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The Dr. Grunge Advanced Wood Clinic

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Comments

  • George...there’s also a couple of texts dealing with castings that are great assets..I think Karl did one and Kevin O’Neill did one....
    Terry
  • i copied and pasted all of the pertinent posts into a Word doc. 41 pages.
  • Thanks Terry - I have read those. Huge fan of Kevin and the late Brian Nolan
  • kebmo said:

    i copied and pasted all of the pertinent posts into a Word doc. 41 pages.

    Is that emailable?
  • edited September 2018
    yes, its a pdf, if you direct message me your email address i'll send it to you tomorrow.
  • Great Job KKarns!
    I have a question.
    Does both sides of the wooden planks have to be wired brushed?
    I'm doing the HO version of Brass & Iron Foundry and planks are a bit thin to wire both sides which makes them subject to split and break.
  • With HO Scale I generally recommend brushing one side - in most cases I do call this out in the manual although there are times both sides are required, just depends upon the use.
  • if anyone would like this in pdf format, message me your email address and I will send it to you.
  • Bravo for this demonstration.
    Can you send it to me in Pdf ?
    Thank you.
    Jeangabriel.simon@gmail.com
  • check your email.
  • edited April 2019
    jean,
    i sent it and my gmail says it had a problem with the delivery and will keep trying for 22 more hours. if you don't have it 24 hrs from now let me know and i will send it a different way.
  • my bad. jean, you should have yours, it's pappy's that was messed up and it's because i mis-spelled his email domain. pappy, i'm sending it right now. sorry about that.
  • Ken,
    This is a question, but do not know whether you will receive it here. I have read, printed and studied this advance wood clinic and want to adopt your practices. Your presentation is very clear and convinced me that I would like to follow your approach. Your efforts and greatly appreciated.
    Here is the question:
    When you built the Brass and Iron Foundry, which I am starting, did you do the detail work on the strip wood, board ends at bottom, knot holes etc. before or after the damp brushing?

    I have read most all of your presentations on this forum and your work is amazing. Thank you for sharing.

    Jim
  • Hey Jim, First off, thanks so much for the kind words here. Secondly, you've picked a great kit to work up.

    I have mentioned many times that I'm of the opinion that the time and effort spent on the wood work defines and sets the stage for the entire build. You brought up the example from The Brass & Iron Foundry however, the methods of course work for any wood structured kit of course, with minor differences. My order of wood detailing is pretty much the same with variations depending on the wood being painted and peeled or just weathered and stained etc. I typically take my stripwood and impart the base grain first then run the wood through steel wool to remove "fuzzies" and this has the added effect of rounding off and weathering the sharp peaks in the wood grain from the wire brush graining. I then stain the wood with just AI for a base coat if I'm going to paint the walls, or AI or chalk if its going to be just weathered wood.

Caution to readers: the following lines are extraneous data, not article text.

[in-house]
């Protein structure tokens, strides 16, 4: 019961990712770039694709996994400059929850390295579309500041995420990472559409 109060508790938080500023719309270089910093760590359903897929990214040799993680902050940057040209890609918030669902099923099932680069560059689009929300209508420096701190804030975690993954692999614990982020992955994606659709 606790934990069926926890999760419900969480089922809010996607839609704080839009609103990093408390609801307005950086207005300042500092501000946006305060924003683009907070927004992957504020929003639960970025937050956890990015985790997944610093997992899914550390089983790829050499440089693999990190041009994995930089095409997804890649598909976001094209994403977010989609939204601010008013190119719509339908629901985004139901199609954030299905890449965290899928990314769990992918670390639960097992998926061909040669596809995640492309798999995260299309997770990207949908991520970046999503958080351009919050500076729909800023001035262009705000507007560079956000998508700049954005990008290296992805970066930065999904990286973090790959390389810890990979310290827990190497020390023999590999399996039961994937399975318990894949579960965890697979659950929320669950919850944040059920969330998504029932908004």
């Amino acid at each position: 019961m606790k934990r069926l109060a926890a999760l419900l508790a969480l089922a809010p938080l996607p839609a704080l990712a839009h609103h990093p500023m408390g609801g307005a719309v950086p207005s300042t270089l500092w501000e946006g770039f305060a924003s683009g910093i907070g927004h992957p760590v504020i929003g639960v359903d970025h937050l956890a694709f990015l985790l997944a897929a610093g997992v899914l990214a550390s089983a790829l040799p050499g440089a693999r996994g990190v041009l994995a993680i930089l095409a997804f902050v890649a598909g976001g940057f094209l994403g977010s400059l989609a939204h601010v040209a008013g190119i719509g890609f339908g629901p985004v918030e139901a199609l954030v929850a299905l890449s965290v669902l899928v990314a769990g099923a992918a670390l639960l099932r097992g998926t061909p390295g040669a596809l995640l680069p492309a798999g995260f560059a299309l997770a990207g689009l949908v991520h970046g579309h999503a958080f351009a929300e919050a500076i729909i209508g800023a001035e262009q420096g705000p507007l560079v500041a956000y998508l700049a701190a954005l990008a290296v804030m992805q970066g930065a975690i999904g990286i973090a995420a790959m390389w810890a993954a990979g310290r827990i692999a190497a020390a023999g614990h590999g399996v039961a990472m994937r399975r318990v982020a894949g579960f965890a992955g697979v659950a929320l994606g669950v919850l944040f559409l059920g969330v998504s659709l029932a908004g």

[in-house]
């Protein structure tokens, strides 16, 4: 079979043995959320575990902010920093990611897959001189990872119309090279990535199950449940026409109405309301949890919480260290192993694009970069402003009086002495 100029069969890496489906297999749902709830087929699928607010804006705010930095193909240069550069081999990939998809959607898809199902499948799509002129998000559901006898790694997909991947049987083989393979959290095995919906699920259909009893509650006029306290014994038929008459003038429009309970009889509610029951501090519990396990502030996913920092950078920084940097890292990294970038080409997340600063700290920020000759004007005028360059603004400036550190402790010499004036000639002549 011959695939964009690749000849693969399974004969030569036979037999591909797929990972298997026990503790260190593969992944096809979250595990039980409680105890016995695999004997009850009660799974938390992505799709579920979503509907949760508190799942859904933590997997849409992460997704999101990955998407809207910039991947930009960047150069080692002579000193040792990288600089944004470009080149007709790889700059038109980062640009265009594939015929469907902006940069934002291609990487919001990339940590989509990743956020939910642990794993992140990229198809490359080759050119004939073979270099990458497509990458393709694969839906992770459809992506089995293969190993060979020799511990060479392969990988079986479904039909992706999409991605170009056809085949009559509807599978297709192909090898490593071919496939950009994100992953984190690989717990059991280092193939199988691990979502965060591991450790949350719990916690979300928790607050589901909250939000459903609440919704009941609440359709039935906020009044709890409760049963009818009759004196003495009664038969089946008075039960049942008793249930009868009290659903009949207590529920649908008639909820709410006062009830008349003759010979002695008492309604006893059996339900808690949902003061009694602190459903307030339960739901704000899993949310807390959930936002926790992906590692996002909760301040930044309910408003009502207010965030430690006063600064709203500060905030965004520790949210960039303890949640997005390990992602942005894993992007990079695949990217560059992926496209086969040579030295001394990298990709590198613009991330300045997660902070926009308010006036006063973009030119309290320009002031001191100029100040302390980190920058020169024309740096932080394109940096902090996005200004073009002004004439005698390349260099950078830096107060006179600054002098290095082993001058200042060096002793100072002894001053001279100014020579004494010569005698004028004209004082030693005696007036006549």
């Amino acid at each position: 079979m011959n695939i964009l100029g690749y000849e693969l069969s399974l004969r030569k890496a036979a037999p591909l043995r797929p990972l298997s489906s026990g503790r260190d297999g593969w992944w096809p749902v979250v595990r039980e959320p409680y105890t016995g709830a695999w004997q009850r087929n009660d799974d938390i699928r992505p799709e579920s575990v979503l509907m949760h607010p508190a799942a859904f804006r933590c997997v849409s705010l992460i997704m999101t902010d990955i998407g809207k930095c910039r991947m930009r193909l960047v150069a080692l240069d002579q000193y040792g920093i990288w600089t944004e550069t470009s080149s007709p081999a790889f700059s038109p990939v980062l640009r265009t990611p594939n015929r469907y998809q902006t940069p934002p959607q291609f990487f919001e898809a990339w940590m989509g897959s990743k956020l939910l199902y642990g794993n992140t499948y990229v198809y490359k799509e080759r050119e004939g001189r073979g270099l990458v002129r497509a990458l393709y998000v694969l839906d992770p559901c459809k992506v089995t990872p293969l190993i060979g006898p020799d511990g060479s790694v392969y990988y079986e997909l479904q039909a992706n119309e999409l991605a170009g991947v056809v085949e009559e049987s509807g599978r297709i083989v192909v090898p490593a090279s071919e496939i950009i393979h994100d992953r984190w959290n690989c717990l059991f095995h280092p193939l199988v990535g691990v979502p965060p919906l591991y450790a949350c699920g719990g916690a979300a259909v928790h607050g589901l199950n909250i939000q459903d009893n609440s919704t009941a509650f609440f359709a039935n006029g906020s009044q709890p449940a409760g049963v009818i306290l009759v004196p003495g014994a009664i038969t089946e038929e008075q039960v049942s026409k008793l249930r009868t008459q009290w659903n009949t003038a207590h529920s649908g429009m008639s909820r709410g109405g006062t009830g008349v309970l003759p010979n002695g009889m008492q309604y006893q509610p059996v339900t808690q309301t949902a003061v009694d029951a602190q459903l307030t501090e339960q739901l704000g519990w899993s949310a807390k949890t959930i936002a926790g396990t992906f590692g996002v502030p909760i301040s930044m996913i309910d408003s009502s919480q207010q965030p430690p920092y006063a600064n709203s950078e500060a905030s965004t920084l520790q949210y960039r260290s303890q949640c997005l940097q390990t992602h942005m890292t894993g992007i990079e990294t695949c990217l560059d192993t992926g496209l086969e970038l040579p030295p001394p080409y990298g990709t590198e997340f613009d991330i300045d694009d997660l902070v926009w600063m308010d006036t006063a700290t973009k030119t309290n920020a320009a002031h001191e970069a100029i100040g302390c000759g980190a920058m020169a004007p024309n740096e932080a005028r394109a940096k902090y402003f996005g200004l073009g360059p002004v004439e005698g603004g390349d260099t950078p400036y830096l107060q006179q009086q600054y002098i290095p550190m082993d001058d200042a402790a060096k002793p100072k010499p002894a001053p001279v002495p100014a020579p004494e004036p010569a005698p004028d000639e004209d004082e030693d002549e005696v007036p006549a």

So lets take the Pattern Shop from The Foundry build. Knowing I was going to do a peeled paint effect, I grained the raw strip wood and removed the fuzzed wood with steel wool. I then stained the wood with AI. I then did the damp brushing with the red color. Once that was done I took each piece of stripwood and rough cut each piece a bit longer than required based on where it was going on the wall template. I then detailed the bottom board ends and added any splits, knots, damage, etc.. prior to gluing the piece down. I went back over the detailed areas and added more stain or chalk as needed to get the grungy appearance I wanted which can be done before or after glueing. Most of the deterioration would have occurred just like this, that is, after the paint was on. The top ends are typically much less weathered and are hard to see due to the overhang. You can however go back and rough up the straight cut upper ends as desired once glued down and trimmed. Also once the boards are all done and on the wall you can go back and slowly build up a little more paint up under the eaves where less weathering would have occurred. This is much harder to do, but not impossible, by treating each board individually with more paint on the top end and harder to control. Plan ahead for rot or damage to boards next to each other and that kind of thing...above all, don't hurry this phase of the build! Hope this long winded response addressed you question adequately...Ken